Words are powerful. They have the ability to inspire. They also have the ability to stigmatize. In the health field, there's an increasing realization that the inappropriate choice of words in describing patients can be detrimental to their care – especially older individuals. Research suggests that the public tends to associate aging with decline and deterioration. That does not bode well for the future – given the fact that a growing proportion of the population is over the age of 65.
My young son often gets the hiccups. That's got me wondering: Why do people hiccup and is there a proven way to make them stop? Hiccups may be extremely common, but that doesn't mean doctors have figured out what actually causes them. Hiccups are one of the unsolved mysteries of the human body. Maybe that's not totally surprising. After all, they don't usually indicate that something is seriously wrong and they normally stop on their own – often within a few minutes.
I am pregnant and my doctor says I should get a flu shot to protect my unborn child and myself against influenza this winter. But I read a news story about a study that found the flu vaccine might be linked to an increased risk of miscarriages in pregnant women. Is this risk for real? Even the researchers who did the study in 2010-12 aren't sure if the risk is real or if some error or statistical fluke can explain the link to miscarriages.
Muck Rack makes it simple to find people, tweets, or articles that mention any name, keyword, company, hashtag etc. We've compiled this guide to help you make the most of your search.
Selecting a term
Start searching tweets, articles from media outlets, articles mentioned in tweets, journalists'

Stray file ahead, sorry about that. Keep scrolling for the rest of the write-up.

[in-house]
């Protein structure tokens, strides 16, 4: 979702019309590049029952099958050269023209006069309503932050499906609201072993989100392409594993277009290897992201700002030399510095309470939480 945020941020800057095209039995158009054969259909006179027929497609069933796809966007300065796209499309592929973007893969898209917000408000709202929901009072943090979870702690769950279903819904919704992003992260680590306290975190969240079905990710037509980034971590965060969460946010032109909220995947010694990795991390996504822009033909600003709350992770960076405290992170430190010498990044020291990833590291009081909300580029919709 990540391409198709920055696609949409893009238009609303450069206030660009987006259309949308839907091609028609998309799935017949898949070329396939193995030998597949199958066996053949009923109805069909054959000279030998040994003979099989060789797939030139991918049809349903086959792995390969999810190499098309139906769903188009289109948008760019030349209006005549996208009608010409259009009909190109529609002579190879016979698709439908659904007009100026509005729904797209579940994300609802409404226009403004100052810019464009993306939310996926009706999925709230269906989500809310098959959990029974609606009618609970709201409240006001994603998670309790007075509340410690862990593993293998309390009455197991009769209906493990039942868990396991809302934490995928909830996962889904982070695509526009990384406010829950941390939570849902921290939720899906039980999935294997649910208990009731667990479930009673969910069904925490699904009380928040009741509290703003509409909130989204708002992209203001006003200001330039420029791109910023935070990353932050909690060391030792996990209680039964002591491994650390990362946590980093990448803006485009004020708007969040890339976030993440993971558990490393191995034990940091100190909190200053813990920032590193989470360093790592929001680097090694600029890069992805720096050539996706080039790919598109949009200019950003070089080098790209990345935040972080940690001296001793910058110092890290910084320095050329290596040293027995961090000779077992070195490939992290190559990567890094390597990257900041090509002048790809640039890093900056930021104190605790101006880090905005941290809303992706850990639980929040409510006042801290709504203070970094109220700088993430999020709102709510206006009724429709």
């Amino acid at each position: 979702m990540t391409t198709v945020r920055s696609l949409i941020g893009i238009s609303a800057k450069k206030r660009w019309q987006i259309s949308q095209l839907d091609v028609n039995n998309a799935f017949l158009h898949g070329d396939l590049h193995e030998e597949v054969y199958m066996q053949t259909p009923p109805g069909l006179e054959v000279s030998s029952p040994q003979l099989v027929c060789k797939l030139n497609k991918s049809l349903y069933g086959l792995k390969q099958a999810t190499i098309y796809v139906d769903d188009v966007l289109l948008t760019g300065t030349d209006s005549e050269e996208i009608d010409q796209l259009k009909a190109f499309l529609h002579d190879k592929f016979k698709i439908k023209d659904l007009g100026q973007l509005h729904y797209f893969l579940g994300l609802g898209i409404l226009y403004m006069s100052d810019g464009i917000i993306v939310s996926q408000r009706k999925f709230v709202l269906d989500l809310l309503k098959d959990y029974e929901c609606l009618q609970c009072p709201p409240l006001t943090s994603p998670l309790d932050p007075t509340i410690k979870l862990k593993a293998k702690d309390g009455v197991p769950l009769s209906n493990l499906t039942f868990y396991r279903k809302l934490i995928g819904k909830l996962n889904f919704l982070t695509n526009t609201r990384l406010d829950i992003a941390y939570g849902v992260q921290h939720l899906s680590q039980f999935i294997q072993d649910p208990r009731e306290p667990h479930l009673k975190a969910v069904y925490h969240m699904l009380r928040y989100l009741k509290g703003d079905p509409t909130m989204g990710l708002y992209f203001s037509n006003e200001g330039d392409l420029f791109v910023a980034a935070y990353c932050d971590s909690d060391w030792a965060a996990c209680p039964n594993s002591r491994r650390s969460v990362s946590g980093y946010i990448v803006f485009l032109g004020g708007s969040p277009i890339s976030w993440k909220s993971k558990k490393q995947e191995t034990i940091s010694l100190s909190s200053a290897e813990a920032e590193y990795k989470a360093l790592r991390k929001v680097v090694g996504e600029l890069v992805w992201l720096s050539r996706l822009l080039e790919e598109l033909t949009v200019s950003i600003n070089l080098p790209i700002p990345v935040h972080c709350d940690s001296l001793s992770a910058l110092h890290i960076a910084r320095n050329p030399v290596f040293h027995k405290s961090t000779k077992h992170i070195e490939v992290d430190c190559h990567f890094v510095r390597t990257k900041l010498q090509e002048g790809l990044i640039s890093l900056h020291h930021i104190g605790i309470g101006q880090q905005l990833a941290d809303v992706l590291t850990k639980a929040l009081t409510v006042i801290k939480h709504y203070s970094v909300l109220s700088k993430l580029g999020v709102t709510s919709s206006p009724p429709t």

names, titles and bios with some suggested searches:
Companies or Topics (e.g. iPhone, Microsoft)
Phrases (e.g. "cloud computing") — use quotes to keep the terms together
Twitter handles (e.g. @username) — returns those who have mentioned or replied to
Names (e.g. "David Pogue")
Hashtags (e.g. #sxsw, #london2012)
Bio details (e.g. vegan, Olympics, father)
Muck Rack's Advanced Search allows for many boolean operators.
Find results that mention multiple specified terms, use AND or
+. For example, ensure each result contains both Elon Musk and Mark Zuckerberg by
searching Musk AND Zuckerberg or Musk + Zuckerberg.
Use the operators OR or , to broaden your search when you'd like either of
multiple terms to appear in results. (This is the default behavior of our search when no operators
are used). For example, results will contain either cake or cookie by searching cake OR cookie or cake,cookie
Use NOT or - to subtract results from your search. For
example, searching Disney will yield results about the Walt Disney Company as well as Walt Disney
World Resort. To exclude mentions of Disney World, search for Disney -World or Disney
When using one of these operators with a phrase, enclose it in quotation marks. For example, you can
find results about smartphones excluding Apple's iPhone 4S by searching smartphone -"iPhone
Exact case matching or punctuation
If you're searching for a brand name or keyword that relies on specific punctuation marks or capitalization, you can
find results that match your exact query by adding matchcase: before the keyword you're searching for, like matchcase:E*TRADE .
Use parentheses to separate multiple
boolean phrases. For example, to find journalists talking about having fun in Disney World or
Disneyland, search for ("disney world" OR disneyland) AND fun.
An asterisk can be used to search for any variation of a root word truncated by the asterisk. For example, searching for admin* will return results for administrator, administration, administer, administered, etc.
A near operator is an AND operator where you can control the distance between the words. You can vary the distance the near operation uses by adding a forward slash and number (between 0-99) such as strawberries NEAR/10 "whipped cream", which means the strawberries must exist within 10 words of "whipped cream".